For Alphonsus, this holiness is a life of virtue and prayer, but also a life that nonetheless grows amidst the worldly demands of marriage. Obedience to life’s duties themselves does not determine salvation; whether the events and duties of life are born in virtue or vice marks the difference between a saint’s life and a sinner’s. Chief among the virtues and the source of holiness for all people is love, the love of Jesus Christ given by grace and manifested by the imitation of his life. This excerpt from a letter to Father Tannoia on January 28, 1762, summarizes his notion of the love of Jesus that brings people to salvation:

“Bind yourselves, then, ever more and more with love to Jesus Christ. Love is that golden chain which attaches souls to God and binds them so closely that it appears they are no longer able to separate themselves from Him. Always, therefore, I pray you, make acts of love in your meditations, Communions, in the visits to the Blessed Sacrament, during reading, in your cells, in the refectory, in the wood, in all places at all times. He who loves Jesus Christ from his heart has no fear of losing Him, and is content to suffer every pain, all contempt and all poverty for His love.” (A portion of the letter is transcribed in D.F. Miller, Saint Alphonsus, 225-26)

Although this letter explicitly treats the holiness of Alphonsus’ confreres, the sufferings of “pain, all contempt and all poverty for His love” link the passage directly to the kind of sufferings we have seen Alphonsus describe in the married life. Recall that the wife’s lot is more difficult than that of the religious on account of the “throes of childbirth,” the abuses, insults, and illtreatment of husbands and relatives, and the wants of the household (poverty) that continual toil never seems to assuage (Liguori, “Discourse to Pious Maidens,” 478). It seems, then, that — given recourse to the love of Christ — spouses stand to become as great of saints as any.

We learn of parents’ responsibilities to their children in Alphonsus’s exposition of the fourth commandment in his Theologia Moralis, his Istruzione al popolo, and also in a sermon composed for the seventh Sunday after Pentecost. This sermon, “On the Education of Children,” is preached for the Gospel of Matthew, 7:18, “A good tree cannot bring forth evil fruit, neither can an evil tree bring forth good fruit.” The mission of parenthood is to produce good fruit, that is, saints. Nowhere does Liguori make this more explicit than when he says parents, with Queen Blanche, the mother of St. Louis, ought to teach their children this maxim: “My son, I would rather see you dead in my arms, than in a state of sin.” (Liguori, “Sermon 36,” 275) Fathers who neglect their children’s souls “are not, says St. Bernard, fathers, but murderers; they kill, not the bodies, but the souls of their children.” (Liguori, “Sermon 36,” 276) Alphonsus notes, though, that the task of raising Christian children depends first and foremost on the parents’ holiness (Liguori, “Sermon 36,” 269). In order to have zeal for the souls of their children, spouses must energetically pursue the salvation of their own souls. “But if parents be wicked, how can the children be virtuous?” (Liguori, “Sermon 36,” 269, 275-76) “Children are like apes; they do what they see their parents do… scandalous parents compel, in a certain manner, their children to lead a bad life.”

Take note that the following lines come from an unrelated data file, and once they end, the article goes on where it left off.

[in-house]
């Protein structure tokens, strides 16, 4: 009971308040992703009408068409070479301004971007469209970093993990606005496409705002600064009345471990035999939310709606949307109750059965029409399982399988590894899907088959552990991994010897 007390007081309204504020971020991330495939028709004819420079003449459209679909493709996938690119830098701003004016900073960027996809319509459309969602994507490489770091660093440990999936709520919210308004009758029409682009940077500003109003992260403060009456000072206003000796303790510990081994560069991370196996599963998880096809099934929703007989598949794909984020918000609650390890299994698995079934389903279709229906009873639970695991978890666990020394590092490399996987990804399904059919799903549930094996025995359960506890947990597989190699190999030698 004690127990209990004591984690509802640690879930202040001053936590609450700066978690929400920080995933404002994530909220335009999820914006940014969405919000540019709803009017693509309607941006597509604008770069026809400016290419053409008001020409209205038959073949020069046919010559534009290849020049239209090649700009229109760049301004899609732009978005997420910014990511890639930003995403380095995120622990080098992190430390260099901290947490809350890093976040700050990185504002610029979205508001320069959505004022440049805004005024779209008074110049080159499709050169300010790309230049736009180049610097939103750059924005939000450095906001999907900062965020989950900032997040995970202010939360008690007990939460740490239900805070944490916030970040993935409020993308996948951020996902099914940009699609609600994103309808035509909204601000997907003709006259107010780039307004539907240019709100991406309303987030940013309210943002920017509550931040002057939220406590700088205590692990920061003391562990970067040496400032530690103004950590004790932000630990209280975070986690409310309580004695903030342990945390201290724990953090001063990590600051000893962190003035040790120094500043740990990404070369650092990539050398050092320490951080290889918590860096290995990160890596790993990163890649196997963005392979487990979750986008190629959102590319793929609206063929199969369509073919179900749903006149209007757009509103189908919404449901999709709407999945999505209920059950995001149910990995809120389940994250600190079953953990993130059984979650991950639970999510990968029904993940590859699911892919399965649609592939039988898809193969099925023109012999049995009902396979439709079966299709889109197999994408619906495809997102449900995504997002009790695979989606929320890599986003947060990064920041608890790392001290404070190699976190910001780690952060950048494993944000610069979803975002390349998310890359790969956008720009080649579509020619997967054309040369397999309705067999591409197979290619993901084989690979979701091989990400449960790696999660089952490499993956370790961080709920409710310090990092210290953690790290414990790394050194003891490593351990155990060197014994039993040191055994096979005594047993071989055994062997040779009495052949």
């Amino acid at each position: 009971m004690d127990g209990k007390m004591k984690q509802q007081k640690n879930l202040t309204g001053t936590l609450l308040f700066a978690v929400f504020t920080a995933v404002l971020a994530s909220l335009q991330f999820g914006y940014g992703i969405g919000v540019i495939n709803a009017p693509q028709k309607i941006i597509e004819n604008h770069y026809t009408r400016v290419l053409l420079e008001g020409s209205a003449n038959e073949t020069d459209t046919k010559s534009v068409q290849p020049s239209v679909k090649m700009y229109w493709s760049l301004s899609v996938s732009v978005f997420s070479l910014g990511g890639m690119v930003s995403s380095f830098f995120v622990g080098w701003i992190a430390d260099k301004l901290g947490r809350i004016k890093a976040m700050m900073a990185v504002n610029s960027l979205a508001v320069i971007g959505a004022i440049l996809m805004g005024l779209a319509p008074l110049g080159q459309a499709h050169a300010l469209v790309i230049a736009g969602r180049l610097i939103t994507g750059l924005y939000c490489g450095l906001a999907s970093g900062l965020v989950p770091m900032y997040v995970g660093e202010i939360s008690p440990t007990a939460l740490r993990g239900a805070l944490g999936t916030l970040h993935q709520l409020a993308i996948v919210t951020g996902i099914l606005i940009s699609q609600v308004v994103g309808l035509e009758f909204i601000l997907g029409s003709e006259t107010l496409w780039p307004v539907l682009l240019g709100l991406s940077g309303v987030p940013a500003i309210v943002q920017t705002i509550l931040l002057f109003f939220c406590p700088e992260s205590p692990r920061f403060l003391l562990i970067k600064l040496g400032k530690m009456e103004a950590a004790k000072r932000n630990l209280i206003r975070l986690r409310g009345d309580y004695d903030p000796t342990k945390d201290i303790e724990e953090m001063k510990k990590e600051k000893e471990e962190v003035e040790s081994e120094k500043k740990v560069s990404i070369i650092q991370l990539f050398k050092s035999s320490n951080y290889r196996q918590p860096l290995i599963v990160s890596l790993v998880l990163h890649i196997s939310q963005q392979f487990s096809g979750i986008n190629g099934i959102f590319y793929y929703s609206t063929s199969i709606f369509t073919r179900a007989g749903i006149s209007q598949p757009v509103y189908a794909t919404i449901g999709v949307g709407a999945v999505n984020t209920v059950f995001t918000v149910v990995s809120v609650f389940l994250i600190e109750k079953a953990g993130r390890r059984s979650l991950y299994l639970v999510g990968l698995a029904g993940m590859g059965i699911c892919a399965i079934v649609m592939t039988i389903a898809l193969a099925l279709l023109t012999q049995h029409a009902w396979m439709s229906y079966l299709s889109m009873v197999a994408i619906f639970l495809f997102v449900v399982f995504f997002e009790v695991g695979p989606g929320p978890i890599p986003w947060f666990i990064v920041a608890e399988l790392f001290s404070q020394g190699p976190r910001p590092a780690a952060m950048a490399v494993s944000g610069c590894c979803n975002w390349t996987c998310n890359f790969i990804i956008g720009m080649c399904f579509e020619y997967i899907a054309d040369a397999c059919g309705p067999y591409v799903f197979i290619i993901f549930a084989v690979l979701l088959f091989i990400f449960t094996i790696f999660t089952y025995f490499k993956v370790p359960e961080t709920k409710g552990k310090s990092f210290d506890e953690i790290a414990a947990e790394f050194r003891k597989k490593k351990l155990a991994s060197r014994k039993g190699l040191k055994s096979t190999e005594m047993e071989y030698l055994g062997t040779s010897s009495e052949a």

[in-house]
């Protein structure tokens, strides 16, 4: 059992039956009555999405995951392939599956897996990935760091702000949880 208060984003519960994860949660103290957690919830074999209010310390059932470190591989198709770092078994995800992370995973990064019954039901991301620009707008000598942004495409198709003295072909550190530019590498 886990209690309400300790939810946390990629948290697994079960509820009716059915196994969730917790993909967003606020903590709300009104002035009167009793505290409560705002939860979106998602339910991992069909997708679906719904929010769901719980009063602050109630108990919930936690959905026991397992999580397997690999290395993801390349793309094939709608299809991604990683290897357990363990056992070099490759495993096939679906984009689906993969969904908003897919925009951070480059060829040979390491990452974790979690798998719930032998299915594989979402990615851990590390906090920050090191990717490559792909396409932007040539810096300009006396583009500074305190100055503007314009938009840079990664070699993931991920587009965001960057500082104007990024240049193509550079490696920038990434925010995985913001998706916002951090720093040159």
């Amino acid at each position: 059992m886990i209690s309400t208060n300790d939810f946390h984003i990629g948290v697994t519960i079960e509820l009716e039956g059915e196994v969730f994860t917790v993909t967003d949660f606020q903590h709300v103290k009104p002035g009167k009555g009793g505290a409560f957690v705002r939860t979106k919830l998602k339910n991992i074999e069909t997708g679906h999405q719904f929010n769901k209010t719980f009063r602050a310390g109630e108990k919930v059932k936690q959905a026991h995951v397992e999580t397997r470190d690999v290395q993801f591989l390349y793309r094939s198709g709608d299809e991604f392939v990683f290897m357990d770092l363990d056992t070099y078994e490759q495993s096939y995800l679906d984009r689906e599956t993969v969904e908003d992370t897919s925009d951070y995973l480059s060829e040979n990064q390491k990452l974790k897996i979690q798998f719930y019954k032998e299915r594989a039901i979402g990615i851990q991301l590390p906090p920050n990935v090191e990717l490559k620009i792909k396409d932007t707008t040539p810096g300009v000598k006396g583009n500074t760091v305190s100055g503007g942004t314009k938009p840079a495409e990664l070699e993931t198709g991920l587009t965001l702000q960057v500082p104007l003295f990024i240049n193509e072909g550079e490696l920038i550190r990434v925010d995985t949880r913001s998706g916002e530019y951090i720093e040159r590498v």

As I said above, parents can only lead their children to Christ in as much as they have solicitude for their own souls; at the same time, though, responsible parenthood itself constitutes a path to sanctification for Liguori. Liguori relies on Sirach 30:5 and 1 Timothy 2:15 for this conclusion. “Hence, he who teaches his son to live well, shall die a happy and tranquil death… And he shall save his soul by means of his children; that is, by the virtuous education which he has given them. ‘She shall be saved through child-bearing.’” (Liguori, “Sermon 36,” 271)

Commitment to a child’s education in virtue and faith also comes from a proper understanding the child’s place in the family and the nature of the parents’ relationship to the child. Spouses must know that “God gives children to parents, not that they may assist the family, but that they may be brought up in the fear of God, and be directed in the way of eternal salvation.” (Liguori, “Sermon 36,” 270) “‘We have’, says St. Chrysostom, ‘a great deposit in children; let us attend to them with great care’ hom. ix., in I. ad Tit. Children have not been given to parents as a present or possession, which they may dispose of as they please, but as a trust, for which, if lost through their negligence, they must render an account to God.” (Liguori, “Sermon 36,” 270) What a stirring critique of modern commodification of children in marriage, and, as we see below, the attendant personification of pets and property. “Would to God,” Alphonsus writes, “that certain parents paid as much attention to their children as they do to their horses! How careful are they to see that their horses are fed and well trained! And they take no pains to make their children attend at catechism, hear mass, or go to confession. ‘We take more care’, says St. Chrysostom, ‘of our asses and horses, than of our children’ hom. x., in Matt.” (Liguori, “Sermon 36,” 271) It seems that love of things and animals more than children is as old a phenomenon as parenting itself.